# Distribution of quadratic equation roots where coefficients are generated uniformly

We draw two points $p$ and $q$ at random from the interval $[−1, 1]$.

Let $x_1$ and $x_2$ denote the roots of the equation $x^2 + px + q = 0$.

Find the probability that, $x_1, x_2 \in \mathbb{R}$,

Given that, $x^2 + px + q = 0$, $\Delta = p^2-4q$.

$x_1, x_2 \in \Bbb R \Rightarrow \Delta \ge 0$

$\Omega = [-1, 1]^2 = \{(p,q) \in \Bbb R^2: p,q \in [-1,1]\}$

$A$ = roots exist.

$A = \{(p,q) \in [-1,1]^2 : p^2 -4q \ge 0 \}$

$x^2 - 4y \ge 0$

$y \le \frac{x^2}{4}$

$\Bbb P(A) = \frac{area-under-the-parabola}{4} = \frac{2 + 2 \cdot half-of-parabola }{4}$

$= \frac{1}{2} + \frac{1}{2} \cdot \int_{0}^{1}\frac{x^2}{4}\, dx$

$= \frac{13}{24}$

I have several questions regarding the aforementioned solution,

1. How did the author of the solution know that the parabola passing through the center of the axes and is situated at the positive side of the x-axis?

2. How was the area between the half of the parabola and the x axis calculated?

3. What was the mistake with this solution?

• please add the self-study tag and read its tag-wiki, if necessary modifying the question to follow the guidelines there. Oct 15, 2016 at 2:54
• Closely related: stats.stackexchange.com/questions/25661.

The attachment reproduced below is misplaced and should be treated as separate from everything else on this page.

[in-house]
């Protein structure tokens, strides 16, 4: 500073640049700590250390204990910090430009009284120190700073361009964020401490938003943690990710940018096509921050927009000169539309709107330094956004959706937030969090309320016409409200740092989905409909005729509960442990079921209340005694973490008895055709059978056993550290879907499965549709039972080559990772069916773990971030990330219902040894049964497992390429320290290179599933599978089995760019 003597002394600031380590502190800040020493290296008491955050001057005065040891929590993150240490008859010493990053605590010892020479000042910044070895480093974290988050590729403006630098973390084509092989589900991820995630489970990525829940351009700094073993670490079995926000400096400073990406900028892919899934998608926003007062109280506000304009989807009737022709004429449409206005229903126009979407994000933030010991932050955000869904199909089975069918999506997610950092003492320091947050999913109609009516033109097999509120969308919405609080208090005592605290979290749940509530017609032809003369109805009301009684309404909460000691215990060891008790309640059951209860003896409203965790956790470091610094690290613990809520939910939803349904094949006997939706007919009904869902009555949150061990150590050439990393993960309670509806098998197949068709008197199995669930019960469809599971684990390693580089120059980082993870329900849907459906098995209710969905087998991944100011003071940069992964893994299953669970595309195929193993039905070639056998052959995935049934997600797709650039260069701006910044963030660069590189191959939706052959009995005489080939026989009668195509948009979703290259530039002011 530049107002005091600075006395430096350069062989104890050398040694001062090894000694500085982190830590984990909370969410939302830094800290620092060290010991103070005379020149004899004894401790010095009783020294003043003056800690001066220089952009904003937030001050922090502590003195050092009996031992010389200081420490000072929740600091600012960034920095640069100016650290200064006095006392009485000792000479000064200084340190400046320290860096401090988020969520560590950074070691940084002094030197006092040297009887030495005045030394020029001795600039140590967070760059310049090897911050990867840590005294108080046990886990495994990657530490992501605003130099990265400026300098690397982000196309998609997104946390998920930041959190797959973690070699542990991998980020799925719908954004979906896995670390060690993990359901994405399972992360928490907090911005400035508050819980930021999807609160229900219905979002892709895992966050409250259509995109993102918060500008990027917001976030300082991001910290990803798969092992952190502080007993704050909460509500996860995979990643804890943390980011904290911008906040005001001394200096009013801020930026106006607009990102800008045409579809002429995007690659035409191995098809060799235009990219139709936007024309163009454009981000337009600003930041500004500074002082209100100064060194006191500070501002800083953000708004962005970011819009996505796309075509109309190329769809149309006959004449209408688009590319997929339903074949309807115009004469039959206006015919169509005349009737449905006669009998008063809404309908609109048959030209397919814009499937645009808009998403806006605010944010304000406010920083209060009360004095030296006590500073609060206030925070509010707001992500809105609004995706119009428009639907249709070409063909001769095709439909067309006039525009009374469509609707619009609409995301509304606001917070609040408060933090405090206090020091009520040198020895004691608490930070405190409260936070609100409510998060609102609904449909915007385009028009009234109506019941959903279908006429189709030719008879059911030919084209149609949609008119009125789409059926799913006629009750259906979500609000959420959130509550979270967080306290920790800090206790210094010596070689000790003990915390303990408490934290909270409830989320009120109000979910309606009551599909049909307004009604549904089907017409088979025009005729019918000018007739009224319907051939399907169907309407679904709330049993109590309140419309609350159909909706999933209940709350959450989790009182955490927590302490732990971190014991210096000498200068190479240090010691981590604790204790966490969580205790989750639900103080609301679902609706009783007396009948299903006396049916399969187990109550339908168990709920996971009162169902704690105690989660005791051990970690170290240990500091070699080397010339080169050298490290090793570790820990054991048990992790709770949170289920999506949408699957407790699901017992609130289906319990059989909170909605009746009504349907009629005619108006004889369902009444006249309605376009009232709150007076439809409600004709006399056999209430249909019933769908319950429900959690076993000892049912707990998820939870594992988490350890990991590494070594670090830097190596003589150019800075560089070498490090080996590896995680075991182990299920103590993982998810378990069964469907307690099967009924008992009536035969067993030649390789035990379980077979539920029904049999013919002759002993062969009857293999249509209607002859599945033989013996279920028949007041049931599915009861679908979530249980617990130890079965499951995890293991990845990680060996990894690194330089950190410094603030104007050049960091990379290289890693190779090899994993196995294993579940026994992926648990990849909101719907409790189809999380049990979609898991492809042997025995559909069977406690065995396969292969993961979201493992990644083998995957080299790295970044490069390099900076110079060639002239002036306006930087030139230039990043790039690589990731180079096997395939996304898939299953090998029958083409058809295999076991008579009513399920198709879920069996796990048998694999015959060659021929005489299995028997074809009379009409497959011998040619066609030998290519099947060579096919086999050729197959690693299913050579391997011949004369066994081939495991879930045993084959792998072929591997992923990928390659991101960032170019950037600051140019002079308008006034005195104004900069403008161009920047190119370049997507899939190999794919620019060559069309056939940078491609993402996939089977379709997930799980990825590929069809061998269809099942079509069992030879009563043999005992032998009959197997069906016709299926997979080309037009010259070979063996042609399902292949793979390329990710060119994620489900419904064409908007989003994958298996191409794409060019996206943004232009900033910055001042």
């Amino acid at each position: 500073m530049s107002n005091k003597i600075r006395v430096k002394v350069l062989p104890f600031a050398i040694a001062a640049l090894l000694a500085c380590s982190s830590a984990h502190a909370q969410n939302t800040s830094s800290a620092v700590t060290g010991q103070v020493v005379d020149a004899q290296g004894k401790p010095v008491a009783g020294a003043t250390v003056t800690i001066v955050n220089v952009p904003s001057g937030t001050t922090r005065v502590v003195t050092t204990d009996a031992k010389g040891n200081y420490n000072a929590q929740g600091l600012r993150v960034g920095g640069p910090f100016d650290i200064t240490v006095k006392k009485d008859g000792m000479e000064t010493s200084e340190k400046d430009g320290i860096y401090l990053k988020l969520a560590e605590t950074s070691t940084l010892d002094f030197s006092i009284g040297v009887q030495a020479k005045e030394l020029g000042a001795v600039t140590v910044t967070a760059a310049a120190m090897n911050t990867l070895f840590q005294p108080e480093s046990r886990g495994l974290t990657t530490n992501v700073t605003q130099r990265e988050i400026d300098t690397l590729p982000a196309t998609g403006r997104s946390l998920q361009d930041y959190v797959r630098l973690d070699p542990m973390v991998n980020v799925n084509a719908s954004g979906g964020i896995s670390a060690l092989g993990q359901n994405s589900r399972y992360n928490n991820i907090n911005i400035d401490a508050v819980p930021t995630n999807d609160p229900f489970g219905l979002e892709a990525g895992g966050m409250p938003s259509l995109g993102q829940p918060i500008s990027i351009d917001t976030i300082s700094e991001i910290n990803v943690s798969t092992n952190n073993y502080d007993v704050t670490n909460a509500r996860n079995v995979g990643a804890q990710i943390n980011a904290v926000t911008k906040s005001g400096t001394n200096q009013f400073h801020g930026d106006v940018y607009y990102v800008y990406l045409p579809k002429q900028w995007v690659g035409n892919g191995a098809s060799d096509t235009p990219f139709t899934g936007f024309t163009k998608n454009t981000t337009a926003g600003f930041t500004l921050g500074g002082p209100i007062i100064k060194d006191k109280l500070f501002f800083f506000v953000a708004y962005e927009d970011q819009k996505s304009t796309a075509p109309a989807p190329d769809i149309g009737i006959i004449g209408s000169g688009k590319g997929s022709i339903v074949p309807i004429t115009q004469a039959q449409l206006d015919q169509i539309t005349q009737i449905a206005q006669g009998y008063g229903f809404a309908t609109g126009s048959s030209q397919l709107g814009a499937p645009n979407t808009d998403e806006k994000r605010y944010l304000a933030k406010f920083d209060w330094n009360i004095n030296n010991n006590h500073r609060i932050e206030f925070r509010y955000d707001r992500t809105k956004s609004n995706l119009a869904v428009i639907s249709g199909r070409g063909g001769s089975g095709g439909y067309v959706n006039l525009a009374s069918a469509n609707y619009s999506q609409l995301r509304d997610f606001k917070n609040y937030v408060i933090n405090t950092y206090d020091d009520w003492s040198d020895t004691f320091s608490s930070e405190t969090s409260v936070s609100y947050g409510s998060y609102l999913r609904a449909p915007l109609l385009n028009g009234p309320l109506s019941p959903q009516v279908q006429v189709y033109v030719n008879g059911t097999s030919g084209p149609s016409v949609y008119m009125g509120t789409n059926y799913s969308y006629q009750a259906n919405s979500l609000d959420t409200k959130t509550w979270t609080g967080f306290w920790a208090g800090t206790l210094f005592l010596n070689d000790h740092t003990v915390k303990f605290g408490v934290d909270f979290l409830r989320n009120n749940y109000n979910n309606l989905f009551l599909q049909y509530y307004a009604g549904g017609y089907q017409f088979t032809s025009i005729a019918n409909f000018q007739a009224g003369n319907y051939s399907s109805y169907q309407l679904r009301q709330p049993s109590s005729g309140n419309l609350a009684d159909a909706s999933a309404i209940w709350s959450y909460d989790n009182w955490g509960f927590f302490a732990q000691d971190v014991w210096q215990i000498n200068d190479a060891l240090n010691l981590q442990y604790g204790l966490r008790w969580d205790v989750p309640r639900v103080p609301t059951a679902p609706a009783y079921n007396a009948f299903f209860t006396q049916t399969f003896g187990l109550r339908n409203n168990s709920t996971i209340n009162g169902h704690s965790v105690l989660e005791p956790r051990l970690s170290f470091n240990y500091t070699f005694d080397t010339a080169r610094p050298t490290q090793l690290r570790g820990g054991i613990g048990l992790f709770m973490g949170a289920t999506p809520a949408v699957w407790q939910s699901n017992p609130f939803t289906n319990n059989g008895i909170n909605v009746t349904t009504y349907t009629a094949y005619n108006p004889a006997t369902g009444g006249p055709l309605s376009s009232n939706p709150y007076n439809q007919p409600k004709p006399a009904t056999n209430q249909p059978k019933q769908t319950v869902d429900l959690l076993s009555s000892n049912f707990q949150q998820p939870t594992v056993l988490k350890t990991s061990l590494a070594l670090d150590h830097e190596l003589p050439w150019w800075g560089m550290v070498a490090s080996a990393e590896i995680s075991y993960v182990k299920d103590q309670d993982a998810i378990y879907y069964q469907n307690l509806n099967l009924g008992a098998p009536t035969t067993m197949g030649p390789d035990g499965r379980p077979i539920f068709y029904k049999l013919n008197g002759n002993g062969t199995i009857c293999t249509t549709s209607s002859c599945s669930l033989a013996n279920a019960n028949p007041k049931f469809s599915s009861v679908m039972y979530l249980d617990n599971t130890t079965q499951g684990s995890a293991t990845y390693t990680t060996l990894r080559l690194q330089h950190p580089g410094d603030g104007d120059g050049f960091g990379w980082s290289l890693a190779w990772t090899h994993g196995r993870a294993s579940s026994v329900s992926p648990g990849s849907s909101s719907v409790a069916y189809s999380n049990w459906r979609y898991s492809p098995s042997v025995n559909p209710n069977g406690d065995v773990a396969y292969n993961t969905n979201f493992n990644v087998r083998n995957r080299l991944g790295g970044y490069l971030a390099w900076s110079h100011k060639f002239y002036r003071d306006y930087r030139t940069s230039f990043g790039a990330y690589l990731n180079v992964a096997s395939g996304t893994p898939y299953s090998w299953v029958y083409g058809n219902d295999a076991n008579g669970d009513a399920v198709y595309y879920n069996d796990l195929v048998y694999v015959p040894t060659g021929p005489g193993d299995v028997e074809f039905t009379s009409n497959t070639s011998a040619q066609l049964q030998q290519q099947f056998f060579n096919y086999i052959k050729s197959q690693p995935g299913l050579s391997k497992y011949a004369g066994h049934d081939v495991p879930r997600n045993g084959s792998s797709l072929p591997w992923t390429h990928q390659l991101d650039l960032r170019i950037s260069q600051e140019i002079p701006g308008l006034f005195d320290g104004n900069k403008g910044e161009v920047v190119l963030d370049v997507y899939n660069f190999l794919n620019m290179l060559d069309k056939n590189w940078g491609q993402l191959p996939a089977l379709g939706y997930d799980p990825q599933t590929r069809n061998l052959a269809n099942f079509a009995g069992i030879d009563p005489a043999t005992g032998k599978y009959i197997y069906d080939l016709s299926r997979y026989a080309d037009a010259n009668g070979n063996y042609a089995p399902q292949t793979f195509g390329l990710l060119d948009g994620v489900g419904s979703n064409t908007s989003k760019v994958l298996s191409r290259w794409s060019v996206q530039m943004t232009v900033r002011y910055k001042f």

– whuber
Oct 15, 2016 at 16:43
• What do you mean by the "second method of solution"?
– whuber
Oct 24, 2016 at 12:51
• @whuber, quora.com/… Oct 24, 2016 at 17:40

There are two steps in any question of this nature: (1) find a useful way to characterize the event and (2) compute the probability of this event (in general, by integrating a probability density over it). When the probability is uniform, the integral is proportional to the area of the event.

I wish to emphasize the technique. It includes

• Drawing a picture of the event to keep focused on the key ideas.

• Minimizing the calculations performed.

• Delaying calculation as much as possible until the end, in the hope of simplification along the way.

### 1. Find a useful characterization of the event.

You need to relate the roots $$x_1, x_2$$ to the coefficients $$p$$ and $$q$$. That is done by comparing coefficients in the expansion

$$x^2 - (x_1+x_2) x + x_1 x_2 = (x-x_1)(x-x_2) = x^2 + px + q,$$

whence

$$p=-(x_1+x_2).\tag{1}$$

By completing the square you can establish a criterion for both roots to be real:

$$x^2 + px + q = (x - p/2)^2 + q - p^2/4 = \frac{4q - p^2}{4}.$$ This is zero if and only if

$$(x-p/2)^2 = \frac{p^2 - 4q}{4}.\tag{2}$$

Since the left hand side, which is a square of a real number when the roots are real, is non-negative, and all non-negative numbers have real square roots, both roots are real if and only if the right hand side is non-negative. Equivalently, its numerator must be non-negative.

We can now characterize the event of the problem in directly in terms of $$p$$ and $$q$$:

1. From $$(2)$$, both roots are real if and only if $$p^2 - 4q \ge 0$$.

2. From $$(1)$$, their sum $$x_1+x_2$$ is less than $$1$$ if and only if $$-p = x_1+x_2 \lt 1$$; more simply, $$p \gt -1$$.

Here is the graph of the set determined by (1) and (2). It is the blue region, including all portions of its boundary except a vertical line segment along the left side.

### 2. Find the probability of the event.